# Local Time

The most obscure of the derivations is the one involving the concept from stochastic calculus known as 'local time.' Local time is a very technical idea involving the time a random walk spends in the vicinity of a point.

The derivation is based on the analysis of a stop-loss strategy in which one attempts to hedge a call by selling one share short if the stock is above the present value of the strike, and holding nothing if the stock is below the present value of the strike. Although at expiration the call payoff and the stock position will cancel each other exactly, this is not a strategy that eliminates risk. Naively you might think that this strategy would work, after all when you sell short one of the stock as it passes through the present value of the strike you will neither make nor lose money (assuming there are no transaction costs). But if that were the case then an option initially with strike above the forward stock price should have zero value. So clearly something is wrong here.

To see what goes wrong you have to look more closely at what happens as the stock goes through the present value of the strike. In particular, look at discrete moves in the stock price.

As the forward stock price goes from *K* to *K* + *e* sell one share and buy *K* bonds. And then every time the stock falls below the present value of the strike you reverse this. Even in the absence of transaction costs, there will be a slippage in this process. And the total slippage will depend on how often the stock crosses this point. Herein lies the rub. This happens an infinite number of times in continuous Brownian motion.

If *U*(e) is the number of times the forward price moves from *K* to *K* + e, which will be finite since *e* is finite, then the financing cost of this strategy is

Now take the limit as *e* 0 and this becomes the quantity known as local time. This local-time term is what explains the apparent paradox with the above example of the call with zero value.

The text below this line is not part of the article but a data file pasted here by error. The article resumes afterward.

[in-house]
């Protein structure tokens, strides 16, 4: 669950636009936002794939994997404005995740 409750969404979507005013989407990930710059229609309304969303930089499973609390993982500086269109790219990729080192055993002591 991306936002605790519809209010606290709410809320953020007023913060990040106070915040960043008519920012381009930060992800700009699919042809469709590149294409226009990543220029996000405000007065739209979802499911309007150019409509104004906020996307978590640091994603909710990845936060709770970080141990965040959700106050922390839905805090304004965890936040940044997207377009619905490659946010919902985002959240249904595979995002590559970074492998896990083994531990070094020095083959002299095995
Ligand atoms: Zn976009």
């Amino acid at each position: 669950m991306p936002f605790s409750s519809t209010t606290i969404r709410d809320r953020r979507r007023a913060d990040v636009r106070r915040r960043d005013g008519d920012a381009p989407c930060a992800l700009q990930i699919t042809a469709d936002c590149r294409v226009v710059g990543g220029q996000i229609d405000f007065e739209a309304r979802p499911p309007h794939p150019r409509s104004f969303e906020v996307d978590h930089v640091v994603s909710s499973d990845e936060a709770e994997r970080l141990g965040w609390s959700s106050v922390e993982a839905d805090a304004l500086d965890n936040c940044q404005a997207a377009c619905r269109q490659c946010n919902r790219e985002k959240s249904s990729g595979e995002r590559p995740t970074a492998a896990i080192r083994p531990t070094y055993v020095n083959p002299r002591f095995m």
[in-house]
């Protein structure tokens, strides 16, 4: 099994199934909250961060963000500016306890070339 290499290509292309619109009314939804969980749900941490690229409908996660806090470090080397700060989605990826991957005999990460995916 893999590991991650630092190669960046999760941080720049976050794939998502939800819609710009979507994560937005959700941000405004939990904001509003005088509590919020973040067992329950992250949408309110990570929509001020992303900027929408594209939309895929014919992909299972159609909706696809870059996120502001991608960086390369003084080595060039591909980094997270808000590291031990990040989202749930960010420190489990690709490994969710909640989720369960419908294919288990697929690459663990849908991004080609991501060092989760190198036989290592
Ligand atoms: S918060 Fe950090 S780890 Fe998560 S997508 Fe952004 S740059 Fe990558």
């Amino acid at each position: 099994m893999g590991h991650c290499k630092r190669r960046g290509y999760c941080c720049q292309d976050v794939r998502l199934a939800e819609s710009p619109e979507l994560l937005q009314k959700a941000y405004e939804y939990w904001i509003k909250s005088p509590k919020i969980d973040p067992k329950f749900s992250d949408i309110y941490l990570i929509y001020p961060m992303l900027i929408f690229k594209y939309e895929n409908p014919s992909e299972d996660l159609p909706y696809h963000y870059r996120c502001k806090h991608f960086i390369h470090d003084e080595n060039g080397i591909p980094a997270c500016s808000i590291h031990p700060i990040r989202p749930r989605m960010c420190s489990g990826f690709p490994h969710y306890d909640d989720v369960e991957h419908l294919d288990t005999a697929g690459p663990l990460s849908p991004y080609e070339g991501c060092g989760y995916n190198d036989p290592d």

Now we go over to the risk-neutral world to value the local-time term, ending up, eventually, with the Black-Scholes formula.

It is well worth simulating this strategy on a spreadsheet, using a finite time step and let this time step get smaller and smaller.

# Parameters as Variables

The next derivation is rather novel in that it involves differentiating the option value with respect to the parameters strike, *K,* and expiration, *T* , instead of the more usual differentiation with respect to the variables *S* and *t.* This will lead to a partial differential equation that can be solved for the Black-Scholes formula. But more importantly, this technique can be used to deduce the dependence of volatility on stock price and time, given the market prices of options as functions of strike and expiration. This is an idea due to Dupire (1994) (also see Derman & Kani, 1994, and Rubinstein, 1994, for related work done in a discrete setting) and is the basis for deterministic volatility models and calibration.

We begin with the call option result from above

that the option value is the present value of the risk-neutral expected payoff. This can be written as

where p(S*, *t*; S, T)* is the transition probability density function for the risk-neutral random walk with *S** being today's asset price and *t** today's date. Note that here the arguments of *V* are the 'variables' strike, K, and expiration, T.

If we differentiate this with respect to *K* we get

After another differentiation, we arrive at this equation for the probability density function in terms of the option prices

We also know that the forward equation for the transition probability density function, the Fokker-Planck equation, is

Here *a* (S, t) is evaluated at *t =* T. We also have

This can be written as

using the forward equation. Integrating this by parts twice we get

In this expression *a* (S, t)has *S = K* and *t = T* .After some simple manipulations we get

This partial differential equation can now be solved for the Black-Scholes formula.

This method is not used in practice for finding these formula, but rather, knowing the traded prices of vanillas as a function of *K* and *T* we can turn this equation around to find *a* ,since the above analysis is still valid even if volatility is stock and time dependent.